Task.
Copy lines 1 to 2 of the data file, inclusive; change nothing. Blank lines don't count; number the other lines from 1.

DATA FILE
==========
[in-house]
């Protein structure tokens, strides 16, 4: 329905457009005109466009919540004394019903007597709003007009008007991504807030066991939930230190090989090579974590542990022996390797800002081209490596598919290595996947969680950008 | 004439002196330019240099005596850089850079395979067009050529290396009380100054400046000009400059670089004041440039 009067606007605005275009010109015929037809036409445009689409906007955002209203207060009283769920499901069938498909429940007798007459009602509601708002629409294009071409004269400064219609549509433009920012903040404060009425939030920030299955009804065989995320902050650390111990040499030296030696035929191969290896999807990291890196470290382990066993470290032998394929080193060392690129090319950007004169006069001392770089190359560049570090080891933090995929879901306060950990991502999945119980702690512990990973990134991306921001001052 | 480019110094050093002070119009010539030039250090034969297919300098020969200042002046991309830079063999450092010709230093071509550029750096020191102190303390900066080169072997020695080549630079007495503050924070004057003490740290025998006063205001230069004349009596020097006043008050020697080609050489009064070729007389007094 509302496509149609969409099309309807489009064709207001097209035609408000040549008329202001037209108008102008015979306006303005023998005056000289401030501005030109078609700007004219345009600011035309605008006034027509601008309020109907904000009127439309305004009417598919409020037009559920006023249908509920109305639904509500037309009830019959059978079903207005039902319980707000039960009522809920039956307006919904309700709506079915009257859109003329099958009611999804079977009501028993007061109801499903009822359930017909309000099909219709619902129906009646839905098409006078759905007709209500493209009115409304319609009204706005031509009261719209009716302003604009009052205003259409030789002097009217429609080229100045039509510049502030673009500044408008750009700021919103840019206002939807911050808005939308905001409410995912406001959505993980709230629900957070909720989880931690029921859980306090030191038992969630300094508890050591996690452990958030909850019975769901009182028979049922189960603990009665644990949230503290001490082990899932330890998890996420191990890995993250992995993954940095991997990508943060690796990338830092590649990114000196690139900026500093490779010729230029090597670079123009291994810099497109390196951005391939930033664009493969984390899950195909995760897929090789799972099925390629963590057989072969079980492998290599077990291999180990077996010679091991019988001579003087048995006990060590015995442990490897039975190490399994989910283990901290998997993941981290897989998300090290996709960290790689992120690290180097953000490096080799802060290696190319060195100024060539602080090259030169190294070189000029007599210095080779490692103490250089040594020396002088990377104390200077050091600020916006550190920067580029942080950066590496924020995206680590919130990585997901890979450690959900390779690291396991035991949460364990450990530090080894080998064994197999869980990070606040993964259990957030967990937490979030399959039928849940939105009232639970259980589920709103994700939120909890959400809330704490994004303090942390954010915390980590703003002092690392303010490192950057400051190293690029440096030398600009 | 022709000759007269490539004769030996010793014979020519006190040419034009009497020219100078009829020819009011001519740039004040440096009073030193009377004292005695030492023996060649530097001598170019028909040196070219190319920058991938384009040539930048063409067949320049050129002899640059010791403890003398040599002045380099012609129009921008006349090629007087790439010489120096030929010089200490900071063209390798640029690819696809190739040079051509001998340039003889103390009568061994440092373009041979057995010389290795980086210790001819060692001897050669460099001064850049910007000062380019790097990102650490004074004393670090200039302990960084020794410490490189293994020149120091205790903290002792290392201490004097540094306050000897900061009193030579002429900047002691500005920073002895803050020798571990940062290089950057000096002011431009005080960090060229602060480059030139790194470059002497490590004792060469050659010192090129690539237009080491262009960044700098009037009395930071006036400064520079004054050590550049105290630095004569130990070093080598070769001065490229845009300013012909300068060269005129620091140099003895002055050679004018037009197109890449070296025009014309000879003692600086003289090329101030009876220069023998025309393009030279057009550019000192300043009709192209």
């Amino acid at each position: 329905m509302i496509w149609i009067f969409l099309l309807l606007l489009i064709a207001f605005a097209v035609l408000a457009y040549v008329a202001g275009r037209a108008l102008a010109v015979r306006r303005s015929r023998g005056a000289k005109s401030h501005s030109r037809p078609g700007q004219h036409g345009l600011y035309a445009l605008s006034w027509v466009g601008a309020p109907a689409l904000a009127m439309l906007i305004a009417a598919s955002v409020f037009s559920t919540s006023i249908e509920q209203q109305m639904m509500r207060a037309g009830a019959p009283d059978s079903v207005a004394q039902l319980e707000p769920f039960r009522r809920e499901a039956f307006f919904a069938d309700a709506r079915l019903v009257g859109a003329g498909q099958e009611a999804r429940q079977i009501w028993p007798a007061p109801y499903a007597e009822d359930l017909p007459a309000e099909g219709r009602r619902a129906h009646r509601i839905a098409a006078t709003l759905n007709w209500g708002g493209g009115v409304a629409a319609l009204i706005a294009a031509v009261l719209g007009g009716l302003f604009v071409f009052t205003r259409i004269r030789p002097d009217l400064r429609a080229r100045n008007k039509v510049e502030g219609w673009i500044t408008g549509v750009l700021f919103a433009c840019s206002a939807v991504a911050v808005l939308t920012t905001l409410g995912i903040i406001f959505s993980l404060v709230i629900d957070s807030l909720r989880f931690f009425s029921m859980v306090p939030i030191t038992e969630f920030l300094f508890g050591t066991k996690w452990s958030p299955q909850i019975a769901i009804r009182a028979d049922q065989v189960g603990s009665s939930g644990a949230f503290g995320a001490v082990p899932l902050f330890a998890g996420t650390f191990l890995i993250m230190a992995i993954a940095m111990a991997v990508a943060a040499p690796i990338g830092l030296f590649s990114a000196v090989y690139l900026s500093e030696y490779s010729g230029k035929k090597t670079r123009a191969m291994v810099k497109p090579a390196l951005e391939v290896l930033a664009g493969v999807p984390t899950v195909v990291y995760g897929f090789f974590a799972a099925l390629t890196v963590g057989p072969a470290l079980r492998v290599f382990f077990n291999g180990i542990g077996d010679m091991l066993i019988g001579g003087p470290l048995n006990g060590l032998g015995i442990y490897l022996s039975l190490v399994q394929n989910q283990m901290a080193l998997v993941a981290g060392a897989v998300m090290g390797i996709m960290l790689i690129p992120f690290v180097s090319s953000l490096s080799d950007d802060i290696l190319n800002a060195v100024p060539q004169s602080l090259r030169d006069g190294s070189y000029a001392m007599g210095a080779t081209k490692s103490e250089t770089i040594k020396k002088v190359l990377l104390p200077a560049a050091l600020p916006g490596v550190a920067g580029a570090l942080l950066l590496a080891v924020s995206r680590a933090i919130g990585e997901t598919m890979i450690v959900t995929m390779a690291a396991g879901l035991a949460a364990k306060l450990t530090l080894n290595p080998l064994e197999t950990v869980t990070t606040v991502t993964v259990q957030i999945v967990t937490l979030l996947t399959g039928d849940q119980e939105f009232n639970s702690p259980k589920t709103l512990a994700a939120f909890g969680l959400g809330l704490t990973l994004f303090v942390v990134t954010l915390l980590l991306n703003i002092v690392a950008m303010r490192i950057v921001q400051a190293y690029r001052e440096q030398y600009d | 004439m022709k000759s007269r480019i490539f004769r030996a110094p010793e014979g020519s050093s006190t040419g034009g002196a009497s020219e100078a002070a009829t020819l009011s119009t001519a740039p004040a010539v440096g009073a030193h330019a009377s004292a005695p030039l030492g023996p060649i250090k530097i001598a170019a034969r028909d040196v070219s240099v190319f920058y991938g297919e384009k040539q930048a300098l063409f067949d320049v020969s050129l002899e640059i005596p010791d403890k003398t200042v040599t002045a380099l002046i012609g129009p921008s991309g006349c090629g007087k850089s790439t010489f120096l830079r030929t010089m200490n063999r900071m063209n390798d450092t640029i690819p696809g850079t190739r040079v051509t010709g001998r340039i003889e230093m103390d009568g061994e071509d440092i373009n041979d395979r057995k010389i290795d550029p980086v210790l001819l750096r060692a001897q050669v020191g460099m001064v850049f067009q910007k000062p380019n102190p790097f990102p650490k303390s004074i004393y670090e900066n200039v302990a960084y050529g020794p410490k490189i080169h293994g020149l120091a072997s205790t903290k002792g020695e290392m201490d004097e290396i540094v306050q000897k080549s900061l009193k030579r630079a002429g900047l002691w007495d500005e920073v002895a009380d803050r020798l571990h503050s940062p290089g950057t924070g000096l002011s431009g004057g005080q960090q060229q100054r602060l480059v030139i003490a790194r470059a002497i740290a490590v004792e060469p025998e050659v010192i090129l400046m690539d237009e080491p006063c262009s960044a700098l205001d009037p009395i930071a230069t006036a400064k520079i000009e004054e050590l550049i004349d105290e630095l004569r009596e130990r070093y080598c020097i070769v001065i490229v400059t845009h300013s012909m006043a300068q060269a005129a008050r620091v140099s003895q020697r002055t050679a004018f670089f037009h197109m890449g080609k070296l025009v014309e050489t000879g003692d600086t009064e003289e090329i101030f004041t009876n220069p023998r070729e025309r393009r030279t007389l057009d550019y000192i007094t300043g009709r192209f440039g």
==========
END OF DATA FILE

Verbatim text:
[in-house]
């Protein structure tokens, strides 16, 4: 329905457009005109466009919540004394019903007597709003007009008007991504807030066991939930230190090989090579974590542990022996390797800002081209490596598919290595996947969680950008 | 004439002196330019240099005596850089850079395979067009050529290396009380100054400046000009400059670089004041440039 009067606007605005275009010109015929037809036409445009689409906007955002209203207060009283769920499901069938498909429940007798007459009602509601708002629409294009071409004269400064219609549509433009920012903040404060009425939030920030299955009804065989995320902050650390111990040499030296030696035929191969290896999807990291890196470290382990066993470290032998394929080193060392690129090319950007004169006069001392770089190359560049570090080891933090995929879901306060950990991502999945119980702690512990990973990134991306921001001052 | 480019110094050093002070119009010539030039250090034969297919300098020969200042002046991309830079063999450092010709230093071509550029750096020191102190303390900066080169072997020695080549630079007495503050924070004057003490740290025998006063205001230069004349009596020097006043008050020697080609050489009064070729007389007094 509302496509149609969409099309309807489009064709207001097209035609408000040549008329202001037209108008102008015979306006303005023998005056000289401030501005030109078609700007004219345009600011035309605008006034027509601008309020109907904000009127439309305004009417598919409020037009559920006023249908509920109305639904509500037309009830019959059978079903207005039902319980707000039960009522809920039956307006919904309700709506079915009257859109003329099958009611999804079977009501028993007061109801499903009822359930017909309000099909219709619902129906009646839905098409006078759905007709209500493209009115409304319609009204706005031509009261719209009716302003604009009052205003259409030789002097009217429609080229100045039509510049502030673009500044408008750009700021919103840019206002939807911050808005939308905001409410995912406001959505993980709230629900957070909720989880931690029921859980306090030191038992969630300094508890050591996690452990958030909850019975769901009182028979049922189960603990009665644990949230503290001490082990899932330890998890996420191990890995993250992995993954940095991997990508943060690796990338830092590649990114000196690139900026500093490779010729230029090597670079123009291994810099497109390196951005391939930033664009493969984390899950195909995760897929090789799972099925390629963590057989072969079980492998290599077990291999180990077996010679091991019988001579003087048995006990060590015995442990490897039975190490399994989910283990901290998997993941981290897989998300090290996709960290790689992120690290180097953000490096080799802060290696190319060195100024060539602080090259030169190294070189000029007599210095080779490692103490250089040594020396002088990377104390200077050091600020916006550190920067580029942080950066590496924020995206680590919130990585997901890979450690959900390779690291396991035991949460364990450990530090080894080998064994197999869980990070606040993964259990957030967990937490979030399959039928849940939105009232639970259980589920709103994700939120909890959400809330704490994004303090942390954010915390980590703003002092690392303010490192950057400051190293690029440096030398600009 | 022709000759007269490539004769030996010793014979020519006190040419034009009497020219100078009829020819009011001519740039004040440096009073030193009377004292005695030492023996060649530097001598170019028909040196070219190319920058991938384009040539930048063409067949320049050129002899640059010791403890003398040599002045380099012609129009921008006349090629007087790439010489120096030929010089200490900071063209390798640029690819696809190739040079051509001998340039003889103390009568061994440092373009041979057995010389290795980086210790001819060692001897050669460099001064850049910007000062380019790097990102650490004074004393670090200039302990960084020794410490490189293994020149120091205790903290002792290392201490004097540094306050000897900061009193030579002429900047002691500005920073002895803050020798571990940062290089950057000096002011431009005080960090060229602060480059030139790194470059002497490590004792060469050659010192090129690539237009080491262009960044700098009037009395930071006036400064520079004054050590550049105290630095004569130990070093080598070769001065490229845009300013012909300068060269005129620091140099003895002055050679004018037009197109890449070296025009014309000879003692600086003289090329101030009876220069023998025309393009030279057009550019000192300043009709192209």